My Lords, will the Minister explain Clause 217 a little more clearly? It suggests that a warrant might be sent overseas from the UK. Does the opposite apply as well—that UK tech companies might get an overseas request to break encryption, with which they have to comply?

I am obliged to the noble Baroness. Let me be clear: Clause 217 is not concerned with warrants but with technical capability notices. They precede any question of a warrant. A warrant or a notice would proceed under a different part of the Bill. I do not want to elaborate on this because the Bill will be before this House in the very near future, at which time these details can be considered. However, to pick up on the noble Baroness’s last point, on companies that are overseas but have a presence here and provide services here, the warrant does extend to those companies. With regard to companies overseas, the warrant may be served there. They may have an answer that it is not reasonably practicable to respond because, for example, their own domestic law forbids them doing so. However, the Government have already initiated discussions with the United States of America to come to an agreement on reciprocal enforcement of these relevant and important provisions.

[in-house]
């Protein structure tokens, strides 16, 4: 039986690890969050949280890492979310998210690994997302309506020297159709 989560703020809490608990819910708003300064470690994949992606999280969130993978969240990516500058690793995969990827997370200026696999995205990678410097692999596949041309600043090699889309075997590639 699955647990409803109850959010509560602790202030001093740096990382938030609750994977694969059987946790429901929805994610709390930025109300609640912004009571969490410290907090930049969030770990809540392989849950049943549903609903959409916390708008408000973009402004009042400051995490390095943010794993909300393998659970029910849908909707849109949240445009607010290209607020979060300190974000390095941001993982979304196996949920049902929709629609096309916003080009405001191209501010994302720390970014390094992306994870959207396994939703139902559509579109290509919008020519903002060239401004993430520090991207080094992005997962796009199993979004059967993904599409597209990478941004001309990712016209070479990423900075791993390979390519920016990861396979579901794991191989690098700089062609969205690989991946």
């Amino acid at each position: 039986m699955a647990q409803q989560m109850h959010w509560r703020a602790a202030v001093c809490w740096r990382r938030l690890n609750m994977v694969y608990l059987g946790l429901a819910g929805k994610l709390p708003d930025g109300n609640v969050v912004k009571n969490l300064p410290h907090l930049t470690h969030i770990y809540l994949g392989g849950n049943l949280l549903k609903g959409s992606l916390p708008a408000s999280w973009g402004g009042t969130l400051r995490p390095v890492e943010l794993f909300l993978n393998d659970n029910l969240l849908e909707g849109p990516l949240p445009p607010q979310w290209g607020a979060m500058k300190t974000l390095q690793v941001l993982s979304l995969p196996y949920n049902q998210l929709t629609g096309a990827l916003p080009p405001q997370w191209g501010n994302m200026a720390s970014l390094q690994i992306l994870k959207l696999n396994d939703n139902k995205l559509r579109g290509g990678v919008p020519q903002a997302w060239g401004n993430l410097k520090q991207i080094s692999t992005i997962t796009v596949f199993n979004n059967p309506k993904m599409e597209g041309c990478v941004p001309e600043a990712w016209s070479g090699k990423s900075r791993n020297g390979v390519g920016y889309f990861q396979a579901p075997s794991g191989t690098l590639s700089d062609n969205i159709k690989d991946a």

Before scare stories about this Bill start being run, can the Minister confirm that there is no case whatsoever for unlimited powers? One strength of the Bill is that it strengthens the oversight of the security agencies, to give people the confidence that those who are doing the work are being watched, and the watchers are also being watched on behalf of the public in order, therefore, to keep us safe.